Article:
National School Lunch Week, 2000 (10/7/00)
One of the best ways we can move forward as a society is to meet our obligations to our children. President Harry Truman recognized this profound responsibility when he signed the National School Lunch Act into law in 1946. The significance of this legislation went beyond the daily meal that children would receive; the National School Lunch Program firmly established the Federal Government's commitment to work in partnership with States, schools, and the agricultural community to administer a major program designed to improve children's diets and, in turn, their overall health and well-being.
Today, more than 96,000 schools serve lunches to over 27 million children every day -- more than half of them for free or at a reduced price, so that no schoolchild in America, regardless of family income, need go hungry at lunchtime. We have also built on the program's success by establishing a number of child nutrition initiatives administered by the Department of Agriculture -- from the School Breakfast Program, which helps ensure eligible children are ready to learn; to the Summer Food Service Program, which serves healthy meals and snacks to low-income children during long school vacations; to the Child and Adult Care Food Program, which provides nutritious meals and snacks to infants and young children in day care and to adults with physical or mental disabilities who are enrolled in adult day care. Most recently, we authorized funding through the Child Nutrition Reauthorization Act of 1998 to make snacks available to children and teenagers enrolled in after-school programs.
We can be proud that these school meal programs promote the well-being of some of our Nation's most vulnerable children by providing them with the nourishment they need to develop healthy bodies and sound minds. Nutritious meals help students reach their full potential by keeping them alert and attentive in the classroom. As both common sense and extensive scientific research confirm, a hungry child cannot focus on schoolwork as well as one who has been fed a nutritious meal.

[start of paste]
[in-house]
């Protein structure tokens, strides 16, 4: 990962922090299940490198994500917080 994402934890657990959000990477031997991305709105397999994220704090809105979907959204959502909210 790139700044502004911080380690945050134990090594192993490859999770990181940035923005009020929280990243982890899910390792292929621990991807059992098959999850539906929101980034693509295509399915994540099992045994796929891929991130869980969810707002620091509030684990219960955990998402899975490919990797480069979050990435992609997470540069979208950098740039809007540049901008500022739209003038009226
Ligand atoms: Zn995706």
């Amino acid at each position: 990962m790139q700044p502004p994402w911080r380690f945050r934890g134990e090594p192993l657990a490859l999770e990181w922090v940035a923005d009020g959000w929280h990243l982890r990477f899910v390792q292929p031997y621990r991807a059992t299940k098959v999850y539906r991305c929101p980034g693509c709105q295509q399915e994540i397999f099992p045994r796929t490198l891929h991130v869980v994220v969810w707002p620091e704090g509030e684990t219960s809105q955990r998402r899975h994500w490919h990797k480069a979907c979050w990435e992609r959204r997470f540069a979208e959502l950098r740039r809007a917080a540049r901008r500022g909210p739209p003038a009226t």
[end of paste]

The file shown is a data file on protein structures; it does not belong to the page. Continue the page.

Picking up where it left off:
The National School Lunch Program also offers us a valuable tool for identifying children who are eligible for health insurance under Medicaid or the State Children's Health Insurance Program. Since 60 percent of children who lack adequate health coverage participate in the school lunch program, sharing eligibility information can improve our outreach efforts and bring us closer to our goal of universal health care for all of America's children. My proposed budget for fiscal 2001 sets aside $345 million over 10 years to help schools share information with Medicaid and the State Children's Health Insurance Program so that we can enhance our efforts to reach eligible children and their families. In addition, this summer I announced an initiative to expand the school lunch program to the developing world. This initiative will make school lunches and breakfasts available in the poorest countries for the poorest children, helping students whose deficiencies in nutrition affect their cognitive development and attracting children who otherwise might never attend school.
As we observe National School Lunch Week this year, let us pay tribute to the thousands of State and local school food service professionals across America whose hard work and dedi-cation make these programs a reality for our children; and let us acknowledge the important role school lunches play in the healthy development of so many students.
In recognition of the contributions of the National School Lunch Program to the health, education, and well-being of our Nation's children, the Congress, by joint resolution of October 9, 1962 (Public Law 87-780), has designated the week beginning the second Sunday in October of each year as "National School Lunch Week" and has requested the President to issue a proclamation in observance of this week.
NOW, THEREFORE, I, WILLIAM J. CLINTON, President of the United States of America, do hereby proclaim October 8 through October 14, 2000, as National School Lunch Week. I call upon all Americans to recognize those individuals whose efforts contribute so much to the success of our national child nutrition programs, whether at the Federal, State, or local level.
IN WITNESS WHEREOF, I have hereunto set my hand this sixth day of October, in the year of our Lord two thousand, and of the Independence of the United States of America the two hundred and twenty-fifth.
WILLIAM J. CLINTON